The experimental college was formed in 1964-1965. Leroi Jones was invited to be its first chancellor: he insulted us by telling us when he got there that he was Baraka, he was no longer Leroi Jones, and what the fuck are you guys doing, calling me Leroi Jones? We said, well we didn't know you changed your name. And he demanded his salary up front plus additional funds and then he disappeared. The next thing we read is that he's busted in New Jersey after having supposedly just purchased several thousand dollars of guns to arm an insurrection in some town in New Jersey! OK.

What was happening was, in the Mission, in Chinatown, in the Western Addition, students at State were being placed in the external college classes of the Black Student Union (BSU). And they started developing a) an understanding of what was going on at this point, and b) a desire to organize, to become organizers, to become involved in the community struggle. But the strikers at State, nominally protesting the BSU and the Golden Gator newspaper, went to the Gator and kicked some people's ass. And the Gator called the police and the nice liberal chancellor didn't know what to do.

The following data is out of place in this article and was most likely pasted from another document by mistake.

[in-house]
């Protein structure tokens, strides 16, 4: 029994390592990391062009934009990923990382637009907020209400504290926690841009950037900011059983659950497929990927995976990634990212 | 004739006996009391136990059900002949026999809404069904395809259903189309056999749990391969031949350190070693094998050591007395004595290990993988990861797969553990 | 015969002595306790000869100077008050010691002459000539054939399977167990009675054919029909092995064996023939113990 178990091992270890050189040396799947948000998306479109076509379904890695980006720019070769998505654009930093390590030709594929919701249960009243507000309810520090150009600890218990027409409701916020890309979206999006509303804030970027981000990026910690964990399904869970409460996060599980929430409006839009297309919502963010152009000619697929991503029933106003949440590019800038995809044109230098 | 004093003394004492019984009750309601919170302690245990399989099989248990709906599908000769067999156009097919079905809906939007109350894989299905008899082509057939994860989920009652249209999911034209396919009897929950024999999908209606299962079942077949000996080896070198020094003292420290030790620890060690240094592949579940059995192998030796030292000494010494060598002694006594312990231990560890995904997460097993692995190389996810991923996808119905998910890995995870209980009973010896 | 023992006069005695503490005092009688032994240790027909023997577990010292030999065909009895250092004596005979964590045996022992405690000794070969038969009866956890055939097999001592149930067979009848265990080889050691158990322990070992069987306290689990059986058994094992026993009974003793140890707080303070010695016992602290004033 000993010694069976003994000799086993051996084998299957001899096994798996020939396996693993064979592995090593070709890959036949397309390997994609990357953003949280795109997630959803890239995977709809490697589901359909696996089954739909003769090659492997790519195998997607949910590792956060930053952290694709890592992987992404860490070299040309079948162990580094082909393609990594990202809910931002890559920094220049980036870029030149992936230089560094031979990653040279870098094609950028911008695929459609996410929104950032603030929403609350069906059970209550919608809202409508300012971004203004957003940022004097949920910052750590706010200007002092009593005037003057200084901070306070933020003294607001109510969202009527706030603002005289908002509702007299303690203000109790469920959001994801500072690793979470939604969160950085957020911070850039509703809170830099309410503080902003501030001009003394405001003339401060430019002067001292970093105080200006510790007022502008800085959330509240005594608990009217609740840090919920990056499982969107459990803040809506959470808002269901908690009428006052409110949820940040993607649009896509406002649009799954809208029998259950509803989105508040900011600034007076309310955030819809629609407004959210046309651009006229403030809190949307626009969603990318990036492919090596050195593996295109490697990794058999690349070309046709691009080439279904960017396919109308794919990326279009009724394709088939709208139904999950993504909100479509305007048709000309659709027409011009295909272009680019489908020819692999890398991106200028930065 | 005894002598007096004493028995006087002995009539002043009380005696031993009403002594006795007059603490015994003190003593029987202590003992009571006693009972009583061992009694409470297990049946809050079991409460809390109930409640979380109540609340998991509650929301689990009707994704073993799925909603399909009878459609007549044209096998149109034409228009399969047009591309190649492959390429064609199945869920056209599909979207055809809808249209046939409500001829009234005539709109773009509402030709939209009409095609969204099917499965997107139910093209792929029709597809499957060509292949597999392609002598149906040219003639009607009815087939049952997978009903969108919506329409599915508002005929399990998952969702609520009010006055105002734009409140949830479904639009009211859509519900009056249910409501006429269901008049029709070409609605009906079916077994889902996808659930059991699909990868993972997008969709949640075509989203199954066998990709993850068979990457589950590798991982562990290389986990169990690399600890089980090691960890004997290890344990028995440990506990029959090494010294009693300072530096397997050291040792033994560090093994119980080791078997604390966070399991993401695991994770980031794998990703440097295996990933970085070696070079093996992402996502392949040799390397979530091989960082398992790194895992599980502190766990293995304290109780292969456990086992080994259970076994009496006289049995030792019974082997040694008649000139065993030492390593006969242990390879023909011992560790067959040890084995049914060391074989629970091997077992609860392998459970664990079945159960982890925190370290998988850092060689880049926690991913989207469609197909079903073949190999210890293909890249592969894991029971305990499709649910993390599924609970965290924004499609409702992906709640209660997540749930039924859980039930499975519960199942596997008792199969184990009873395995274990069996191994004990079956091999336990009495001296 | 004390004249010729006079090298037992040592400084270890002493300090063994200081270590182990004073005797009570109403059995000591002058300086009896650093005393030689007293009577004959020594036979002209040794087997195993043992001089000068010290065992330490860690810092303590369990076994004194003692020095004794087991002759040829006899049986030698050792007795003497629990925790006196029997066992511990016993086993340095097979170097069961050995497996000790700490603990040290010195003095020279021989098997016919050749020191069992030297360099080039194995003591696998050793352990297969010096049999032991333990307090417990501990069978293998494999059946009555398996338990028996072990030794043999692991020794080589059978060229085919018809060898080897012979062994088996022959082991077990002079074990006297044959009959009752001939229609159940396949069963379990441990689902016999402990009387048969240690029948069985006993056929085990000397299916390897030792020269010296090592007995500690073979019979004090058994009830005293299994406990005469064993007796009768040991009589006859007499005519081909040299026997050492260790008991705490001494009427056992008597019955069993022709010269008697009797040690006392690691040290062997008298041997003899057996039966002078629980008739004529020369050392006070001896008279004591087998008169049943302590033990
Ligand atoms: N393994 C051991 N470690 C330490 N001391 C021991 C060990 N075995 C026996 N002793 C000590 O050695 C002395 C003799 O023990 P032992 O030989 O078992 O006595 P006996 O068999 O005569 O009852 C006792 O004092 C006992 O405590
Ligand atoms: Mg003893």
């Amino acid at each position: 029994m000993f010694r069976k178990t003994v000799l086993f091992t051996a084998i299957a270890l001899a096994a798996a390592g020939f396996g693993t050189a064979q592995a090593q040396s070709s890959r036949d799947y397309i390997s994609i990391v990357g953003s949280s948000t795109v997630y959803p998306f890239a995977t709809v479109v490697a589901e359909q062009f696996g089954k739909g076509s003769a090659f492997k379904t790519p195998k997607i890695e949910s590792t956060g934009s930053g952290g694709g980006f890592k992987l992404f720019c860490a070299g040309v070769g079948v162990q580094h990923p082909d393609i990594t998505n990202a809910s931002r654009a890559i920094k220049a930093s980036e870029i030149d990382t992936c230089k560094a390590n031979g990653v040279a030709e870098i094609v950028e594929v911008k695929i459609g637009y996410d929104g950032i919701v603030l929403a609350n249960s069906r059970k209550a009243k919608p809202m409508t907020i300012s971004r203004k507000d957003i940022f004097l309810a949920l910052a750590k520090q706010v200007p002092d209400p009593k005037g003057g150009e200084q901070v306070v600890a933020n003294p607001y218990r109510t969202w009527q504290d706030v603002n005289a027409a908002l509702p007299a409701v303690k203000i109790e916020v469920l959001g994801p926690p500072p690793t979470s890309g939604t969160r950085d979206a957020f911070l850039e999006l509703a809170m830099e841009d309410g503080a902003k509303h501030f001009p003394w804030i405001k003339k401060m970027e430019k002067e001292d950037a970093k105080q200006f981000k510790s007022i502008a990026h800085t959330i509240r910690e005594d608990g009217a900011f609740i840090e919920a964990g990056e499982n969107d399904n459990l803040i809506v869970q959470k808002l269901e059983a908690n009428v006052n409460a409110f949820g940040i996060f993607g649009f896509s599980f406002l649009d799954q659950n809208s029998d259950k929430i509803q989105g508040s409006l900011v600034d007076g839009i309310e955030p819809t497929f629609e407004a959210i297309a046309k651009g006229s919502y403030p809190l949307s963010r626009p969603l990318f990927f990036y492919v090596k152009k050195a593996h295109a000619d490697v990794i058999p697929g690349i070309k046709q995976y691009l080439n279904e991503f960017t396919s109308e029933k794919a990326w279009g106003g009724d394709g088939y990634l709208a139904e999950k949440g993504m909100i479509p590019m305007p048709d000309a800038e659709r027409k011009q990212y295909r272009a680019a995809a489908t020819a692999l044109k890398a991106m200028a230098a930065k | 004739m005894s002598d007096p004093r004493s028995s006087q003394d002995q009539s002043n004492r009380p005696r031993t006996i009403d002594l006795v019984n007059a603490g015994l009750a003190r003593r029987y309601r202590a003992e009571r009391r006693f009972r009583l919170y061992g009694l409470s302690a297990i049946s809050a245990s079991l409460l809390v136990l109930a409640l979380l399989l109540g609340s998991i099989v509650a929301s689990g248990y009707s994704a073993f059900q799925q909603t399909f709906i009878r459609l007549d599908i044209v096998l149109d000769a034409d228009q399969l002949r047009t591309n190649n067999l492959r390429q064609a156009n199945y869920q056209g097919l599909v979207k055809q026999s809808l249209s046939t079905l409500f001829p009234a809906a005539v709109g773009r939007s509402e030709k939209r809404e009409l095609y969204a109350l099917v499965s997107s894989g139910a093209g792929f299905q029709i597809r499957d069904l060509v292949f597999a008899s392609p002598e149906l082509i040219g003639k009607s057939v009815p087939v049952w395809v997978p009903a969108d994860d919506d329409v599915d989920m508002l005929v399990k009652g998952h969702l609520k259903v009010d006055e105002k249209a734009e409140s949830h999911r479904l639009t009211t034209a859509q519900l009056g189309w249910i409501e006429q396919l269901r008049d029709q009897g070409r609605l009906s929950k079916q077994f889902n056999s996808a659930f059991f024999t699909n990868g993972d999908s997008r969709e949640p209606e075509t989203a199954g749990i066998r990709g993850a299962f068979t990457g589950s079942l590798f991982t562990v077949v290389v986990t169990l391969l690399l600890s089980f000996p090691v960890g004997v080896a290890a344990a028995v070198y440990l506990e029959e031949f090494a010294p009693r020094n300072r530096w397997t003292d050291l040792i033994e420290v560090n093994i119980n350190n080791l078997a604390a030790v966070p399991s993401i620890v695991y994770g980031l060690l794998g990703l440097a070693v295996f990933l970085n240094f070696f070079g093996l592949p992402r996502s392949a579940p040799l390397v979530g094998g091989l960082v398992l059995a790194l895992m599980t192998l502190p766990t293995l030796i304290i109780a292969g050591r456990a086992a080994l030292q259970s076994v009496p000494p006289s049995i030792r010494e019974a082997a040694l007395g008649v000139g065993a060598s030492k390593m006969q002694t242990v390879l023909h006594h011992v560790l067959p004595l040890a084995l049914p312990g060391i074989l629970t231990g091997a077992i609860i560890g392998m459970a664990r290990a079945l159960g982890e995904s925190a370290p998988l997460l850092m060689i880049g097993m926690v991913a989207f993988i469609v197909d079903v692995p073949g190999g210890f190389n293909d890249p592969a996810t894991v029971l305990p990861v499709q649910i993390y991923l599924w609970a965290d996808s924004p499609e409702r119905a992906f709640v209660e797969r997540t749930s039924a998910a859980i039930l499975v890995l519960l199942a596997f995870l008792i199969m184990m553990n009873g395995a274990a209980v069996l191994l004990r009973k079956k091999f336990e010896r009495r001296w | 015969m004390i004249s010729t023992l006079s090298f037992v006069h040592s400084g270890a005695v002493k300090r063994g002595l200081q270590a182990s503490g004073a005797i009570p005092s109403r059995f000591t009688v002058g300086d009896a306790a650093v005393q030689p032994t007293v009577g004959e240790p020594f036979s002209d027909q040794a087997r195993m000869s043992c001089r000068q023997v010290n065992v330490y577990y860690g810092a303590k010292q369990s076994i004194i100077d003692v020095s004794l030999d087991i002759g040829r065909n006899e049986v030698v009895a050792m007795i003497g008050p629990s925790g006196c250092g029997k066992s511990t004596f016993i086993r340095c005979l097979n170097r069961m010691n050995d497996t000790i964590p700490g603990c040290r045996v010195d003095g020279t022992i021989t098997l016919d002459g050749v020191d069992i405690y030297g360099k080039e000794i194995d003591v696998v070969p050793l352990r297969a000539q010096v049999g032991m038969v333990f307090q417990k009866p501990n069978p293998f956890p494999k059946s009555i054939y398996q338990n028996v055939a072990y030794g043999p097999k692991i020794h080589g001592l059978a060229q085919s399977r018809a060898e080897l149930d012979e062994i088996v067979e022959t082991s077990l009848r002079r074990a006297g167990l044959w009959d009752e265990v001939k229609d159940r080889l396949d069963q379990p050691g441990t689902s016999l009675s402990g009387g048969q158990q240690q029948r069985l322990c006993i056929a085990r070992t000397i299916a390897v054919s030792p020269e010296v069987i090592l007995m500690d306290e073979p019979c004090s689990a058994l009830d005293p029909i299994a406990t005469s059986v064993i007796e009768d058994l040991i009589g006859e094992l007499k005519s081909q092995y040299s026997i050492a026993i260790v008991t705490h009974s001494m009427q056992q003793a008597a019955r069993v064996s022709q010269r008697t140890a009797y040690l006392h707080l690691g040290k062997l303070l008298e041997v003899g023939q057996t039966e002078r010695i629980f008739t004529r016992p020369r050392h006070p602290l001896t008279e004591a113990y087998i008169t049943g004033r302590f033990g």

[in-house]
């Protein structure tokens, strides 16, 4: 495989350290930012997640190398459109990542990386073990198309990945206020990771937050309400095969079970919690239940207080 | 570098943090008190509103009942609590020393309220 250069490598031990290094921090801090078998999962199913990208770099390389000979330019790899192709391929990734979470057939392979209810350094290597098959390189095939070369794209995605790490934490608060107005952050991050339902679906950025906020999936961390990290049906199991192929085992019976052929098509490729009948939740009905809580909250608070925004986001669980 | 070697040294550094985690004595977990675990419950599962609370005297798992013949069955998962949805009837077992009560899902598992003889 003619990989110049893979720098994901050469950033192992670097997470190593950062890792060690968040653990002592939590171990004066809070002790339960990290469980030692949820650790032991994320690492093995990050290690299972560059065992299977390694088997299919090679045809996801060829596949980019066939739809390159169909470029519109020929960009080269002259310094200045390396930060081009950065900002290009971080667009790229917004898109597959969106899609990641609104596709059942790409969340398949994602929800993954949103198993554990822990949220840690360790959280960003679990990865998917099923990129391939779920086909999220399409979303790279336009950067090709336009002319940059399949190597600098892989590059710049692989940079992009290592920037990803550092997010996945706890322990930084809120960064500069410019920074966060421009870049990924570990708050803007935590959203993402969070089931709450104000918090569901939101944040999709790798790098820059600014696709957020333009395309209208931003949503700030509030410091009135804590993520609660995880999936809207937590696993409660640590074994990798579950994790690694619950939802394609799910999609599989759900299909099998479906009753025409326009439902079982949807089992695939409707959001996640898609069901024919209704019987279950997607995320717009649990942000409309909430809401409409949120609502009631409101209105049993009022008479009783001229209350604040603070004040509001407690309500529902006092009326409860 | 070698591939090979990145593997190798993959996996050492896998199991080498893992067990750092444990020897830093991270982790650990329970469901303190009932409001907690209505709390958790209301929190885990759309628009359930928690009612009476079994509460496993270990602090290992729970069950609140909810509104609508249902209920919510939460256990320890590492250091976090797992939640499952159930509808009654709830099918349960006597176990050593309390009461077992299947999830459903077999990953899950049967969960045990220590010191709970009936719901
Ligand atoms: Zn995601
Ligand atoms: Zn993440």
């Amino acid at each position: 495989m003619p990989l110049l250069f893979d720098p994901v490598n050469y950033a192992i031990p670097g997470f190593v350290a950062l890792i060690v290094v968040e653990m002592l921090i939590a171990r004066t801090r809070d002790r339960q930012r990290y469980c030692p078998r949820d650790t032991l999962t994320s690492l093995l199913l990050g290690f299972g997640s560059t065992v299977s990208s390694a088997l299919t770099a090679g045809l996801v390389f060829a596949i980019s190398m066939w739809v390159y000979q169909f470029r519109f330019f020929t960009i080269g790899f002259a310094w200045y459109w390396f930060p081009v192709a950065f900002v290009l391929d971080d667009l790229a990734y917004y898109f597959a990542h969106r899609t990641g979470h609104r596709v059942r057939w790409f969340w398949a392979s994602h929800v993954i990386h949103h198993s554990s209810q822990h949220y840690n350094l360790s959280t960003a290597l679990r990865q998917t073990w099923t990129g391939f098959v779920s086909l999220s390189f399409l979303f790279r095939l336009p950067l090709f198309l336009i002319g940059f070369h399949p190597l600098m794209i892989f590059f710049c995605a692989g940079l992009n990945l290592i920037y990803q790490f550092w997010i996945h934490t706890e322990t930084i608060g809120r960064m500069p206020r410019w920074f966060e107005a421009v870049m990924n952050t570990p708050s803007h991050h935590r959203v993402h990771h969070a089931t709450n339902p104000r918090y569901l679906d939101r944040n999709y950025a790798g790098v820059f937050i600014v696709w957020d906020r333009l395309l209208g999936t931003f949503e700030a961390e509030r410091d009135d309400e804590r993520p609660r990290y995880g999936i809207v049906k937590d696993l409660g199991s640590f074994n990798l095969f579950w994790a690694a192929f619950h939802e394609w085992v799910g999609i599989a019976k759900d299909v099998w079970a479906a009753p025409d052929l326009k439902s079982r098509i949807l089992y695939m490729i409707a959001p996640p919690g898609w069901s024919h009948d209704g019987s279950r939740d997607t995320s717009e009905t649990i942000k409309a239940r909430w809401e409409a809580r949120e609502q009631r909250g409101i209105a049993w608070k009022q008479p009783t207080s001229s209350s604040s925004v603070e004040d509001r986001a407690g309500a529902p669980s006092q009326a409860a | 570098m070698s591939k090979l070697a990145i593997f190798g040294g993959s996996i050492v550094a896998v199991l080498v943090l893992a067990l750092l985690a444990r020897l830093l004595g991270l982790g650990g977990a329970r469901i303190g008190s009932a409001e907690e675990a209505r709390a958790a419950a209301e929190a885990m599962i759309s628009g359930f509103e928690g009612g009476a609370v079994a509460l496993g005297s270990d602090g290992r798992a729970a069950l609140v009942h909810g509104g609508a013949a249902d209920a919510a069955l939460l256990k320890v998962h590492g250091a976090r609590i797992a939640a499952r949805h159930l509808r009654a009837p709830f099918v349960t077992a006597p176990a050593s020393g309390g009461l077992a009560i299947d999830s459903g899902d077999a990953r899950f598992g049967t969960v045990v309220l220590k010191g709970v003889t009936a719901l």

To make a long story short, there was kind of a faculty riot as well, observed by this right-wing guy S.I. Hayakawa, a world-famous linguist-cum-chancellor that Reagan appointed. For the next year there were pitched battles, occurring virtually daily -— i.e., it's 12 o'clock, time for the battle at the central quad. The TAC unit, straight from the Housing Authority was brought out to SF State. For a year several hundred San Francisco police, armed to the teeth, were on patrol at SF State. It was a locked-down campus, for an entire academic year. There were cops everywhere. There were no student organizations. You could not hold a rally. There was no free speech. And there was no longer an Associated Student fund. The money stopped. The BSU was declared an illegal campus organization, and was kicked off campus; many other student organizations were declared illegal, banned, pushed off campus, and enforced with the boots of cops! This was not a symbolic show — this was an occupying force for a year!

It taught a lot of people at lot of lessons about politics and reality. And about the SFPD and Joe Alioto, and about how it worked. That was the end of the '60s. OK.


Photo: Lou de la Torre